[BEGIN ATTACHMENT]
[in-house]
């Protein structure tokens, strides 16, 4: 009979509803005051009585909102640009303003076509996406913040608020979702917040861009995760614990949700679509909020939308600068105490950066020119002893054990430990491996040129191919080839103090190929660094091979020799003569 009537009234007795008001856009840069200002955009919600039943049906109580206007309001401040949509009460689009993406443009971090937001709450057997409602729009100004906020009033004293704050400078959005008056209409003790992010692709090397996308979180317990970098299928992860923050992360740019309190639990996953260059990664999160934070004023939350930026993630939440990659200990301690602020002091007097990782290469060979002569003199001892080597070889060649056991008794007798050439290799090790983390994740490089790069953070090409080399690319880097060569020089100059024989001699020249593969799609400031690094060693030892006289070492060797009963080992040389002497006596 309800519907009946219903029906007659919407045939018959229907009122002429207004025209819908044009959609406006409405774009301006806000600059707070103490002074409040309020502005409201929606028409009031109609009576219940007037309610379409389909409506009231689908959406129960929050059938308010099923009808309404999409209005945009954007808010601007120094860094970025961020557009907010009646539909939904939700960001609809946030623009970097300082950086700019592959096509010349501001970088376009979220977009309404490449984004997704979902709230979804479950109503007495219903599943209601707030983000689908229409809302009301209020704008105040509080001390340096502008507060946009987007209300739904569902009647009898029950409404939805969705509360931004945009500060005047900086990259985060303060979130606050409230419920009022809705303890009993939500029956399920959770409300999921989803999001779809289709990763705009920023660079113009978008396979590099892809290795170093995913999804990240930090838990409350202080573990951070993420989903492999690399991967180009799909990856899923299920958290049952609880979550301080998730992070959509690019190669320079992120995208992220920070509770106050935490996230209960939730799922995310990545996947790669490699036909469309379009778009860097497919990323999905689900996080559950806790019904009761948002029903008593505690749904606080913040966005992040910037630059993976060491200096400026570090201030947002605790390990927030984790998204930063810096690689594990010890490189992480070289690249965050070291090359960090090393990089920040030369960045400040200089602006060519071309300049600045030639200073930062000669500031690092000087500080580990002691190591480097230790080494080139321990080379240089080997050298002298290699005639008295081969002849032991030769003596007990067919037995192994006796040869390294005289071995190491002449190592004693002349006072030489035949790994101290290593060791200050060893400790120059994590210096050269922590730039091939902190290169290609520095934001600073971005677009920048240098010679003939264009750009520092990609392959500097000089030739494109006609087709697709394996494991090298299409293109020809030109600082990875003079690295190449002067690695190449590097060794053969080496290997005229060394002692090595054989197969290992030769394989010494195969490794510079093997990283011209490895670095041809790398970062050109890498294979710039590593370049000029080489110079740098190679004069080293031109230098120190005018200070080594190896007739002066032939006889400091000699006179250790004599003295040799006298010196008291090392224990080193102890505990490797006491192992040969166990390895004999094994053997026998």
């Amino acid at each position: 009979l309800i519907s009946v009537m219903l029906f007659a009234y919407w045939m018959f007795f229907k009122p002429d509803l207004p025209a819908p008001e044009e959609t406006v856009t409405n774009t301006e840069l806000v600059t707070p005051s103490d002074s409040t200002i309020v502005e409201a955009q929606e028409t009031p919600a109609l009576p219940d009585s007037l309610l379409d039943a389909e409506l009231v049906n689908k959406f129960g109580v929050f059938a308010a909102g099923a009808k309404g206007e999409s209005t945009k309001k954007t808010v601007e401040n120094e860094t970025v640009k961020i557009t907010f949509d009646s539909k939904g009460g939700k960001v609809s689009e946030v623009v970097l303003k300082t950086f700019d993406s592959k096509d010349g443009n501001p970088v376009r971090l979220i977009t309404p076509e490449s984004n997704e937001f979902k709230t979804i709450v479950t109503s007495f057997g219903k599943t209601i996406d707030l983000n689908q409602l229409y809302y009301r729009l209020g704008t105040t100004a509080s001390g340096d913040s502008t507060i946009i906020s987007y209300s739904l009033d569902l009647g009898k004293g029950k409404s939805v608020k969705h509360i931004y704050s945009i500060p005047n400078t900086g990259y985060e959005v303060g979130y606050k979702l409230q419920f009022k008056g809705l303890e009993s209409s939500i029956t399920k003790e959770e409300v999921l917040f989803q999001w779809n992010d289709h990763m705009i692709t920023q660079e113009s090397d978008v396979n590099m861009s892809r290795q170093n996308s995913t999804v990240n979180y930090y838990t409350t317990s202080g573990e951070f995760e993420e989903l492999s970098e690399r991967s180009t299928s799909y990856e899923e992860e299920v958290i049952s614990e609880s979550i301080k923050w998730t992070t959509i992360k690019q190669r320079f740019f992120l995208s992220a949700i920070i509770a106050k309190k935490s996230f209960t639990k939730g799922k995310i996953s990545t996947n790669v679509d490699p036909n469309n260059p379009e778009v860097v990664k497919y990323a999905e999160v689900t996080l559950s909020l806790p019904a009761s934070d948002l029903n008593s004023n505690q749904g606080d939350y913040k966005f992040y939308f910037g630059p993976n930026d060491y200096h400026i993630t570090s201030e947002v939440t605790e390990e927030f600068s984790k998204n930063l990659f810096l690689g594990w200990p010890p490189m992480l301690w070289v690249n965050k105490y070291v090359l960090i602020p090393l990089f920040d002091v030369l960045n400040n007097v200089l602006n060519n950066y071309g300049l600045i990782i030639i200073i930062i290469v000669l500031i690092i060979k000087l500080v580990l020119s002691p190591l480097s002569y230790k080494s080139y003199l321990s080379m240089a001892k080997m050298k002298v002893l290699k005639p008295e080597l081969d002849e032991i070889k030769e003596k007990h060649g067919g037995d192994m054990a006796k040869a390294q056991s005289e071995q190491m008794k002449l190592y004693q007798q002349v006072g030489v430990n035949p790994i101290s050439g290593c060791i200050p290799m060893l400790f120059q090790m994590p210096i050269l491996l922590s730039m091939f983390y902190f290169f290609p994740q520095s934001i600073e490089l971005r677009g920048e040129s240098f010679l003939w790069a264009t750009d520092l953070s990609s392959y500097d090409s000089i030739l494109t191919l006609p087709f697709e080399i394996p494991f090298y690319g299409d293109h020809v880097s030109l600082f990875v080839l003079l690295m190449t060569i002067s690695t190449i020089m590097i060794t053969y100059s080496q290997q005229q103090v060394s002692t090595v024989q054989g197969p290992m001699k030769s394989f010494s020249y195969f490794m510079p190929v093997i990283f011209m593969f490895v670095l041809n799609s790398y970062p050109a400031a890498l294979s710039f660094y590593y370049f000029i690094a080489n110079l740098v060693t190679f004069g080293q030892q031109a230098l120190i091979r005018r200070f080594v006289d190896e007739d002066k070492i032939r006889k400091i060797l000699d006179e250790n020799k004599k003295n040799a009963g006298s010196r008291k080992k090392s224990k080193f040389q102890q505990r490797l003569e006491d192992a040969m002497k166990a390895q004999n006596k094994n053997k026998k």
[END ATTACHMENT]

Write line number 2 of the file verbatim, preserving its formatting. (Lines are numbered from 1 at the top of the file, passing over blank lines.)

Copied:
């Protein structure tokens, strides 16, 4: 009979509803005051009585909102640009303003076509996406913040608020979702917040861009995760614990949700679509909020939308600068105490950066020119002893054990430990491996040129191919080839103090190929660094091979020799003569 009537009234007795008001856009840069200002955009919600039943049906109580206007309001401040949509009460689009993406443009971090937001709450057997409602729009100004906020009033004293704050400078959005008056209409003790992010692709090397996308979180317990970098299928992860923050992360740019309190639990996953260059990664999160934070004023939350930026993630939440990659200990301690602020002091007097990782290469060979002569003199001892080597070889060649056991008794007798050439290799090790983390994740490089790069953070090409080399690319880097060569020089100059024989001699020249593969799609400031690094060693030892006289070492060797009963080992040389002497006596 309800519907009946219903029906007659919407045939018959229907009122002429207004025209819908044009959609406006409405774009301006806000600059707070103490002074409040309020502005409201929606028409009031109609009576219940007037309610379409389909409506009231689908959406129960929050059938308010099923009808309404999409209005945009954007808010601007120094860094970025961020557009907010009646539909939904939700960001609809946030623009970097300082950086700019592959096509010349501001970088376009979220977009309404490449984004997704979902709230979804479950109503007495219903599943209601707030983000689908229409809302009301209020704008105040509080001390340096502008507060946009987007209300739904569902009647009898029950409404939805969705509360931004945009500060005047900086990259985060303060979130606050409230419920009022809705303890009993939500029956399920959770409300999921989803999001779809289709990763705009920023660079113009978008396979590099892809290795170093995913999804990240930090838990409350202080573990951070993420989903492999690399991967180009799909990856899923299920958290049952609880979550301080998730992070959509690019190669320079992120995208992220920070509770106050935490996230209960939730799922995310990545996947790669490699036909469309379009778009860097497919990323999905689900996080559950806790019904009761948002029903008593505690749904606080913040966005992040910037630059993976060491200096400026570090201030947002605790390990927030984790998204930063810096690689594990010890490189992480070289690249965050070291090359960090090393990089920040030369960045400040200089602006060519071309300049600045030639200073930062000669500031690092000087500080580990002691190591480097230790080494080139321990080379240089080997050298002298290699005639008295081969002849032991030769003596007990067919037995192994006796040869390294005289071995190491002449190592004693002349006072030489035949790994101290290593060791200050060893400790120059994590210096050269922590730039091939902190290169290609520095934001600073971005677009920048240098010679003939264009750009520092990609392959500097000089030739494109006609087709697709394996494991090298299409293109020809030109600082990875003079690295190449002067690695190449590097060794053969080496290997005229060394002692090595054989197969290992030769394989010494195969490794510079093997990283011209490895670095041809790398970062050109890498294979710039590593370049000029080489110079740098190679004069080293031109230098120190005018200070080594190896007739002066032939006889400091000699006179250790004599003295040799006298010196008291090392224990080193102890505990490797006491192992040969166990390895004999094994053997026998």